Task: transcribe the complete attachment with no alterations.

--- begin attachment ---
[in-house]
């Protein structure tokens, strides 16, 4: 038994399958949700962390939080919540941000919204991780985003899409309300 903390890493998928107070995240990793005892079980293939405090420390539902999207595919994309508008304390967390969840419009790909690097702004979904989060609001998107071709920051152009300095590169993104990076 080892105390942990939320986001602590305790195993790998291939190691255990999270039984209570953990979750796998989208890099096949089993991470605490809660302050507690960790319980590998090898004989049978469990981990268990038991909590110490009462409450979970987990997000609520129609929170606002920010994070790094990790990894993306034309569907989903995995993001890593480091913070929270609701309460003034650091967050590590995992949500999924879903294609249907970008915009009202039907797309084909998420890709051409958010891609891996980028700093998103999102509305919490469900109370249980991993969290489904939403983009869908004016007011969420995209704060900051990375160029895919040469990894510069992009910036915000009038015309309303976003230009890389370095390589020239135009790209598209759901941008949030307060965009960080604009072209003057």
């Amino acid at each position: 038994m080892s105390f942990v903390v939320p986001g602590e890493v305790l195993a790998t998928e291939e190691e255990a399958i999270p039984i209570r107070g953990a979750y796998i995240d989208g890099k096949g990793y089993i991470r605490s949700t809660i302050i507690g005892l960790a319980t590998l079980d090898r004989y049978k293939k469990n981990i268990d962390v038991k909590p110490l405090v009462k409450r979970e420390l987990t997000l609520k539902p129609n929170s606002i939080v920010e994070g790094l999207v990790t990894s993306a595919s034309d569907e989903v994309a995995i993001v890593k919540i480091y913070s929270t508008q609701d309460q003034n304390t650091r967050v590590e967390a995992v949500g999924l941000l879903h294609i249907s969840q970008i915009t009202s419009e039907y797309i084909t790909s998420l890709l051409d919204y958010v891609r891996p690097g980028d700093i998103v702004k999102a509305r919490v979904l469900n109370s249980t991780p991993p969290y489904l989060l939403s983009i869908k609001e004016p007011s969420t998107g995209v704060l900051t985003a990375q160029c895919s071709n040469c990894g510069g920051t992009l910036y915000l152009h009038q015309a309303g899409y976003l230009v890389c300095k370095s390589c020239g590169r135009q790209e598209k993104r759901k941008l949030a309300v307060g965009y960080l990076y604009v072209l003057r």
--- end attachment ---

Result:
[in-house]
């Protein structure tokens, strides 16, 4: 038994399958949700962390939080919540941000919204991780985003899409309300 903390890493998928107070995240990793005892079980293939405090420390539902999207595919994309508008304390967390969840419009790909690097702004979904989060609001998107071709920051152009300095590169993104990076 080892105390942990939320986001602590305790195993790998291939190691255990999270039984209570953990979750796998989208890099096949089993991470605490809660302050507690960790319980590998090898004989049978469990981990268990038991909590110490009462409450979970987990997000609520129609929170606002920010994070790094990790990894993306034309569907989903995995993001890593480091913070929270609701309460003034650091967050590590995992949500999924879903294609249907970008915009009202039907797309084909998420890709051409958010891609891996980028700093998103999102509305919490469900109370249980991993969290489904939403983009869908004016007011969420995209704060900051990375160029895919040469990894510069992009910036915000009038015309309303976003230009890389370095390589020239135009790209598209759901941008949030307060965009960080604009072209003057």
């Amino acid at each position: 038994m080892s105390f942990v903390v939320p986001g602590e890493v305790l195993a790998t998928e291939e190691e255990a399958i999270p039984i209570r107070g953990a979750y796998i995240d989208g890099k096949g990793y089993i991470r605490s949700t809660i302050i507690g005892l960790a319980t590998l079980d090898r004989y049978k293939k469990n981990i268990d962390v038991k909590p110490l405090v009462k409450r979970e420390l987990t997000l609520k539902p129609n929170s606002i939080v920010e994070g790094l999207v990790t990894s993306a595919s034309d569907e989903v994309a995995i993001v890593k919540i480091y913070s929270t508008q609701d309460q003034n304390t650091r967050v590590e967390a995992v949500g999924l941000l879903h294609i249907s969840q970008i915009t009202s419009e039907y797309i084909t790909s998420l890709l051409d919204y958010v891609r891996p690097g980028d700093i998103v702004k999102a509305r919490v979904l469900n109370s249980t991780p991993p969290y489904l989060l939403s983009i869908k609001e004016p007011s969420t998107g995209v704060l900051t985003a990375q160029c895919s071709n040469c990894g510069g920051t992009l910036y915000l152009h009038q015309a309303g899409y976003l230009v890389c300095k370095s390589c020239g590169r135009q790209e598209k993104r759901k941008l949030a309300v307060g965009y960080l990076y604009v072209l003057r």